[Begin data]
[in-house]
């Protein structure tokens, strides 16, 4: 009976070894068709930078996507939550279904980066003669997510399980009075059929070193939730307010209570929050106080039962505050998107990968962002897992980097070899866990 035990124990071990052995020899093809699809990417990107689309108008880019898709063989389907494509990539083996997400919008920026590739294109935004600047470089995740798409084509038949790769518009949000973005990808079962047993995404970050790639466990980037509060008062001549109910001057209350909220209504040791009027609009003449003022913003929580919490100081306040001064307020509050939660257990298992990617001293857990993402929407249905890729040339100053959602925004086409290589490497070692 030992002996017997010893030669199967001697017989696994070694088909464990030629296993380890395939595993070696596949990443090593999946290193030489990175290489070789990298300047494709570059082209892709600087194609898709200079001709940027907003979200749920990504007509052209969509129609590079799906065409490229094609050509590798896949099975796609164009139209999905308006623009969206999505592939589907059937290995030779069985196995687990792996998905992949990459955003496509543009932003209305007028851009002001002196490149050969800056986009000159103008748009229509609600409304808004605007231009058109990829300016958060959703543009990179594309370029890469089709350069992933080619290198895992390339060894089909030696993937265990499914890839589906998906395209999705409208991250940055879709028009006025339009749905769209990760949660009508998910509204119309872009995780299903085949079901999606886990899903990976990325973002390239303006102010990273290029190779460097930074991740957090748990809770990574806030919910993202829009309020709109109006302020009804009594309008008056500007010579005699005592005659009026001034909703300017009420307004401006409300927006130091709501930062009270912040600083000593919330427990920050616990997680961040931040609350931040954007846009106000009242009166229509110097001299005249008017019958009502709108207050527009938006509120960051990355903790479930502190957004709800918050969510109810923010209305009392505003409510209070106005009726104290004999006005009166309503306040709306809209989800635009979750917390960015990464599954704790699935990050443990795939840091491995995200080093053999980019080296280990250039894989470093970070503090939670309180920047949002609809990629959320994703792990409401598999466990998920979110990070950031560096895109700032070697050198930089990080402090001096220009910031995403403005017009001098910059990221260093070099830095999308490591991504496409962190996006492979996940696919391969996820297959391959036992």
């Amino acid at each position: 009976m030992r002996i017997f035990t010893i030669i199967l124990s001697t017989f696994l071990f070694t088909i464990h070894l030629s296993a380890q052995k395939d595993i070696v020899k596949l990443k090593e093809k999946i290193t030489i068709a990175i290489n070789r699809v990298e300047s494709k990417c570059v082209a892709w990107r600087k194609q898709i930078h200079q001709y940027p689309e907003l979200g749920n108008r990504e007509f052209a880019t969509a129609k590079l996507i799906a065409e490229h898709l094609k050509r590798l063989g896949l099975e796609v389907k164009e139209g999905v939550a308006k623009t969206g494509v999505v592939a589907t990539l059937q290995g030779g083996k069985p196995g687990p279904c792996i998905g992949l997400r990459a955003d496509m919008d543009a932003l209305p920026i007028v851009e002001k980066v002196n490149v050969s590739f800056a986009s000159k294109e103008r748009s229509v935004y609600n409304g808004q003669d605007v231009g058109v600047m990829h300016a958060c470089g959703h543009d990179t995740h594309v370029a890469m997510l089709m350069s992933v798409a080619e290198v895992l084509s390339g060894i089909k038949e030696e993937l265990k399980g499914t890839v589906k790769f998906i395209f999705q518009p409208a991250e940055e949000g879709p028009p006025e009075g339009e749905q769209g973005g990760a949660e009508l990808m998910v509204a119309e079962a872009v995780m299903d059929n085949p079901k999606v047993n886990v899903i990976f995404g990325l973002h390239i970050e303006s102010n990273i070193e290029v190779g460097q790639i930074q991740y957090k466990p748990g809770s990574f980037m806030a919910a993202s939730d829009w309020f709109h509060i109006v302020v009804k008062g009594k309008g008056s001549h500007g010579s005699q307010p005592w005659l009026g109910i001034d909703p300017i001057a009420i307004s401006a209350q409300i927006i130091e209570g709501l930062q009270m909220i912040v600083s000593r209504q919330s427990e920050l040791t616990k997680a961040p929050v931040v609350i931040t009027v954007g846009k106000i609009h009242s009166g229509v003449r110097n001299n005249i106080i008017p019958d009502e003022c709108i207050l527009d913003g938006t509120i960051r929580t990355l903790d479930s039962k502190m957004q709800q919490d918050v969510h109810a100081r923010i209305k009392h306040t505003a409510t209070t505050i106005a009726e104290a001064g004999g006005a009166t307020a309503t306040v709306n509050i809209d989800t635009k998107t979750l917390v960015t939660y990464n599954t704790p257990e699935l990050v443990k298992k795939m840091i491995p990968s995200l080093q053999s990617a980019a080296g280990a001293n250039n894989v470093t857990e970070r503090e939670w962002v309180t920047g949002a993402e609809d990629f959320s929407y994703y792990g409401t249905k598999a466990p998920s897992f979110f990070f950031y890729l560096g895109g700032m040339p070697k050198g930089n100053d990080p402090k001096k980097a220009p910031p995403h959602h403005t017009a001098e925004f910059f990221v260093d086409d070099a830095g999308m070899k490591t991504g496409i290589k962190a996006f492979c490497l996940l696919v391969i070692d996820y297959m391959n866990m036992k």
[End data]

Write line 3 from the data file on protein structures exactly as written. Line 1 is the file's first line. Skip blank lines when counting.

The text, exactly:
């Amino acid at each position: 009976m030992r002996i017997f035990t010893i030669i199967l124990s001697t017989f696994l071990f070694t088909i464990h070894l030629s296993a380890q052995k395939d595993i070696v020899k596949l990443k090593e093809k999946i290193t030489i068709a990175i290489n070789r699809v990298e300047s494709k990417c570059v082209a892709w990107r600087k194609q898709i930078h200079q001709y940027p689309e907003l979200g749920n108008r990504e007509f052209a880019t969509a129609k590079l996507i799906a065409e490229h898709l094609k050509r590798l063989g896949l099975e796609v389907k164009e139209g999905v939550a308006k623009t969206g494509v999505v592939a589907t990539l059937q290995g030779g083996k069985p196995g687990p279904c792996i998905g992949l997400r990459a955003d496509m919008d543009a932003l209305p920026i007028v851009e002001k980066v002196n490149v050969s590739f800056a986009s000159k294109e103008r748009s229509v935004y609600n409304g808004q003669d605007v231009g058109v600047m990829h300016a958060c470089g959703h543009d990179t995740h594309v370029a890469m997510l089709m350069s992933v798409a080619e290198v895992l084509s390339g060894i089909k038949e030696e993937l265990k399980g499914t890839v589906k790769f998906i395209f999705q518009p409208a991250e940055e949000g879709p028009p006025e009075g339009e749905q769209g973005g990760a949660e009508l990808m998910v509204a119309e079962a872009v995780m299903d059929n085949p079901k999606v047993n886990v899903i990976f995404g990325l973002h390239i970050e303006s102010n990273i070193e290029v190779g460097q790639i930074q991740y957090k466990p748990g809770s990574f980037m806030a919910a993202s939730d829009w309020f709109h509060i109006v302020v009804k008062g009594k309008g008056s001549h500007g010579s005699q307010p005592w005659l009026g109910i001034d909703p300017i001057a009420i307004s401006a209350q409300i927006i130091e209570g709501l930062q009270m909220i912040v600083s000593r209504q919330s427990e920050l040791t616990k997680a961040p929050v931040v609350i931040t009027v954007g846009k106000i609009h009242s009166g229509v003449r110097n001299n005249i106080i008017p019958d009502e003022c709108i207050l527009d913003g938006t509120i960051r929580t990355l903790d479930s039962k502190m957004q709800q919490d918050v969510h109810a100081r923010i209305k009392h306040t505003a409510t209070t505050i106005a009726e104290a001064g004999g006005a009166t307020a309503t306040v709306n509050i809209d989800t635009k998107t979750l917390v960015t939660y990464n599954t704790p257990e699935l990050v443990k298992k795939m840091i491995p990968s995200l080093q053999s990617a980019a080296g280990a001293n250039n894989v470093t857990e970070r503090e939670w962002v309180t920047g949002a993402e609809d990629f959320s929407y994703y792990g409401t249905k598999a466990p998920s897992f979110f990070f950031y890729l560096g895109g700032m040339p070697k050198g930089n100053d990080p402090k001096k980097a220009p910031p995403h959602h403005t017009a001098e925004f910059f990221v260093d086409d070099a830095g999308m070899k490591t991504g496409i290589k962190a996006f492979c490497l996940l696919v391969i070692d996820y297959m391959n866990m036992k």